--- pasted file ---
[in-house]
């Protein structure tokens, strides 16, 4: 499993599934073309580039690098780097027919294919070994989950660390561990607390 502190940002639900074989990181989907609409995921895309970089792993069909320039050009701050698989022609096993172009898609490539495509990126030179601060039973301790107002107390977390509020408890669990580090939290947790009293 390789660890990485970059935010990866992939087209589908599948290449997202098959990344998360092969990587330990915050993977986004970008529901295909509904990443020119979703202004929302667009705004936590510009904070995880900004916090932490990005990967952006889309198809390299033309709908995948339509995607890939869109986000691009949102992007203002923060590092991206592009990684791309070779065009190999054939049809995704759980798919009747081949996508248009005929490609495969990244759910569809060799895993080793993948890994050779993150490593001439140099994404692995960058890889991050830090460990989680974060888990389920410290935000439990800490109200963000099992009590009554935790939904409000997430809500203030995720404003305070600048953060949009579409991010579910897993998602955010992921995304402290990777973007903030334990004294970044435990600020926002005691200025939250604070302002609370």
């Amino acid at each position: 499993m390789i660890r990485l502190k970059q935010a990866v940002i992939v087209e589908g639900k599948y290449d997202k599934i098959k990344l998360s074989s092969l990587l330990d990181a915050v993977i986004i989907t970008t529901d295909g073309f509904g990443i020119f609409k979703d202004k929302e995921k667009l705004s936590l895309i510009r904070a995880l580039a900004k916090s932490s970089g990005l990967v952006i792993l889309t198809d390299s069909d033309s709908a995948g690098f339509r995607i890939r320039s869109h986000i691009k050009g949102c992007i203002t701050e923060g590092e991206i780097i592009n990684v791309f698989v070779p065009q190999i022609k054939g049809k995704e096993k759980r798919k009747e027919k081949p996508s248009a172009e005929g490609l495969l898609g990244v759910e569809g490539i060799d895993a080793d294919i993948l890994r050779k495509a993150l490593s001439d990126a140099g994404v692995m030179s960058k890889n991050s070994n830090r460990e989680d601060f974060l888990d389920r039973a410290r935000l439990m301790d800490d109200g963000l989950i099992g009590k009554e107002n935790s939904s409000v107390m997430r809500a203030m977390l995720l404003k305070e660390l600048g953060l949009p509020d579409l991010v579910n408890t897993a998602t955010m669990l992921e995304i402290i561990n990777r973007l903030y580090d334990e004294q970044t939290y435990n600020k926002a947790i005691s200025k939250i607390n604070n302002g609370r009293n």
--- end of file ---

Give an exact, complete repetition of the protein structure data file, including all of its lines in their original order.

[in-house]
């Protein structure tokens, strides 16, 4: 499993599934073309580039690098780097027919294919070994989950660390561990607390 502190940002639900074989990181989907609409995921895309970089792993069909320039050009701050698989022609096993172009898609490539495509990126030179601060039973301790107002107390977390509020408890669990580090939290947790009293 390789660890990485970059935010990866992939087209589908599948290449997202098959990344998360092969990587330990915050993977986004970008529901295909509904990443020119979703202004929302667009705004936590510009904070995880900004916090932490990005990967952006889309198809390299033309709908995948339509995607890939869109986000691009949102992007203002923060590092991206592009990684791309070779065009190999054939049809995704759980798919009747081949996508248009005929490609495969990244759910569809060799895993080793993948890994050779993150490593001439140099994404692995960058890889991050830090460990989680974060888990389920410290935000439990800490109200963000099992009590009554935790939904409000997430809500203030995720404003305070600048953060949009579409991010579910897993998602955010992921995304402290990777973007903030334990004294970044435990600020926002005691200025939250604070302002609370």
């Amino acid at each position: 499993m390789i660890r990485l502190k970059q935010a990866v940002i992939v087209e589908g639900k599948y290449d997202k599934i098959k990344l998360s074989s092969l990587l330990d990181a915050v993977i986004i989907t970008t529901d295909g073309f509904g990443i020119f609409k979703d202004k929302e995921k667009l705004s936590l895309i510009r904070a995880l580039a900004k916090s932490s970089g990005l990967v952006i792993l889309t198809d390299s069909d033309s709908a995948g690098f339509r995607i890939r320039s869109h986000i691009k050009g949102c992007i203002t701050e923060g590092e991206i780097i592009n990684v791309f698989v070779p065009q190999i022609k054939g049809k995704e096993k759980r798919k009747e027919k081949p996508s248009a172009e005929g490609l495969l898609g990244v759910e569809g490539i060799d895993a080793d294919i993948l890994r050779k495509a993150l490593s001439d990126a140099g994404v692995m030179s960058k890889n991050s070994n830090r460990e989680d601060f974060l888990d389920r039973a410290r935000l439990m301790d800490d109200g963000l989950i099992g009590k009554e107002n935790s939904s409000v107390m997430r809500a203030m977390l995720l404003k305070e660390l600048g953060l949009p509020d579409l991010v579910n408890t897993a998602t955010m669990l992921e995304i402290i561990n990777r973007l903030y580090d334990e004294q970044t939290y435990n600020k926002a947790i005691s200025k939250i607390n604070n302002g609370r009293n």